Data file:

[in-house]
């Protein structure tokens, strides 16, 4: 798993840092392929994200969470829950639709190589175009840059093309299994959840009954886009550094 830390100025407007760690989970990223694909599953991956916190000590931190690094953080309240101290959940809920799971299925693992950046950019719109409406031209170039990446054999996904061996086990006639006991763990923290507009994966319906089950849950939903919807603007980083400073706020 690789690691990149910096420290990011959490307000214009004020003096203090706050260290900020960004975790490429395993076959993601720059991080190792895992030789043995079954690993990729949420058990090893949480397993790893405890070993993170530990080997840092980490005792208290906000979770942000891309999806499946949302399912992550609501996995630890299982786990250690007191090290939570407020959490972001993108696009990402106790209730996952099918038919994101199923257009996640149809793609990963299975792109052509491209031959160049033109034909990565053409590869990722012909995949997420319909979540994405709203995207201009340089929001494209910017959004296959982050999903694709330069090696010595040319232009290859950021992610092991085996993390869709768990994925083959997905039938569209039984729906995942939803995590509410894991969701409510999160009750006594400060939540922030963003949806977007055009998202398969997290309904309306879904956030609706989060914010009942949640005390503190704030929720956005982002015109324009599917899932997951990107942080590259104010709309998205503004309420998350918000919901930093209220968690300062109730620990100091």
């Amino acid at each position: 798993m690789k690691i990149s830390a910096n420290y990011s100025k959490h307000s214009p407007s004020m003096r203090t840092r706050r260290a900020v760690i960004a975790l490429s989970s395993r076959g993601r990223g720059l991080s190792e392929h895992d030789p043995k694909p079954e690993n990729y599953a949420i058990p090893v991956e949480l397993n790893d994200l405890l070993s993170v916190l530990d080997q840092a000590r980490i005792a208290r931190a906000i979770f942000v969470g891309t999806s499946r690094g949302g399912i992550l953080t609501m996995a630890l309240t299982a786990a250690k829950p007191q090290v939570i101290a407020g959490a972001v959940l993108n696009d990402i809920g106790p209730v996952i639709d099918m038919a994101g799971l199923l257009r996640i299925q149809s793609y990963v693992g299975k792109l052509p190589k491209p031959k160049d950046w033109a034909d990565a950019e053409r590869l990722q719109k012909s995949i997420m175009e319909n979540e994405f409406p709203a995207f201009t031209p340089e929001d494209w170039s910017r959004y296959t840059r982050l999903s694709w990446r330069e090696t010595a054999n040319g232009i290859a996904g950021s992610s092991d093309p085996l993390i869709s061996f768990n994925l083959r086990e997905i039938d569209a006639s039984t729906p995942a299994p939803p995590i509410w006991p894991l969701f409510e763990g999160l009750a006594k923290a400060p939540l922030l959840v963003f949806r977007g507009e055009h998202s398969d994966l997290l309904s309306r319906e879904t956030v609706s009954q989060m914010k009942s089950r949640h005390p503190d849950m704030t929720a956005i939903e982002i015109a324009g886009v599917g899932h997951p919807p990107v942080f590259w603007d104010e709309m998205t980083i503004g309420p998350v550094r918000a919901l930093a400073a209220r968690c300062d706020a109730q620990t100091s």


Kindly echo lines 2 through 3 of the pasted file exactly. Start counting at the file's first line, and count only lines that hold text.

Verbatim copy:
């Protein structure tokens, strides 16, 4: 798993840092392929994200969470829950639709190589175009840059093309299994959840009954886009550094 830390100025407007760690989970990223694909599953991956916190000590931190690094953080309240101290959940809920799971299925693992950046950019719109409406031209170039990446054999996904061996086990006639006991763990923290507009994966319906089950849950939903919807603007980083400073706020 690789690691990149910096420290990011959490307000214009004020003096203090706050260290900020960004975790490429395993076959993601720059991080190792895992030789043995079954690993990729949420058990090893949480397993790893405890070993993170530990080997840092980490005792208290906000979770942000891309999806499946949302399912992550609501996995630890299982786990250690007191090290939570407020959490972001993108696009990402106790209730996952099918038919994101199923257009996640149809793609990963299975792109052509491209031959160049033109034909990565053409590869990722012909995949997420319909979540994405709203995207201009340089929001494209910017959004296959982050999903694709330069090696010595040319232009290859950021992610092991085996993390869709768990994925083959997905039938569209039984729906995942939803995590509410894991969701409510999160009750006594400060939540922030963003949806977007055009998202398969997290309904309306879904956030609706989060914010009942949640005390503190704030929720956005982002015109324009599917899932997951990107942080590259104010709309998205503004309420998350918000919901930093209220968690300062109730620990100091």
């Amino acid at each position: 798993m690789k690691i990149s830390a910096n420290y990011s100025k959490h307000s214009p407007s004020m003096r203090t840092r706050r260290a900020v760690i960004a975790l490429s989970s395993r076959g993601r990223g720059l991080s190792e392929h895992d030789p043995k694909p079954e690993n990729y599953a949420i058990p090893v991956e949480l397993n790893d994200l405890l070993s993170v916190l530990d080997q840092a000590r980490i005792a208290r931190a906000i979770f942000v969470g891309t999806s499946r690094g949302g399912i992550l953080t609501m996995a630890l309240t299982a786990a250690k829950p007191q090290v939570i101290a407020g959490a972001v959940l993108n696009d990402i809920g106790p209730v996952i639709d099918m038919a994101g799971l199923l257009r996640i299925q149809s793609y990963v693992g299975k792109l052509p190589k491209p031959k160049d950046w033109a034909d990565a950019e053409r590869l990722q719109k012909s995949i997420m175009e319909n979540e994405f409406p709203a995207f201009t031209p340089e929001d494209w170039s910017r959004y296959t840059r982050l999903s694709w990446r330069e090696t010595a054999n040319g232009i290859a996904g950021s992610s092991d093309p085996l993390i869709s061996f768990n994925l083959r086990e997905i039938d569209a006639s039984t729906p995942a299994p939803p995590i509410w006991p894991l969701f409510e763990g999160l009750a006594k923290a400060p939540l922030l959840v963003f949806r977007g507009e055009h998202s398969d994966l997290l309904s309306r319906e879904t956030v609706s009954q989060m914010k009942s089950r949640h005390p503190d849950m704030t929720a956005i939903e982002i015109a324009g886009v599917g899932h997951p919807p990107v942080f590259w603007d104010e709309m998205t980083i503004g309420p998350v550094r918000a919901l930093a400073a209220r968690c300062d706020a109730q620990t100091s």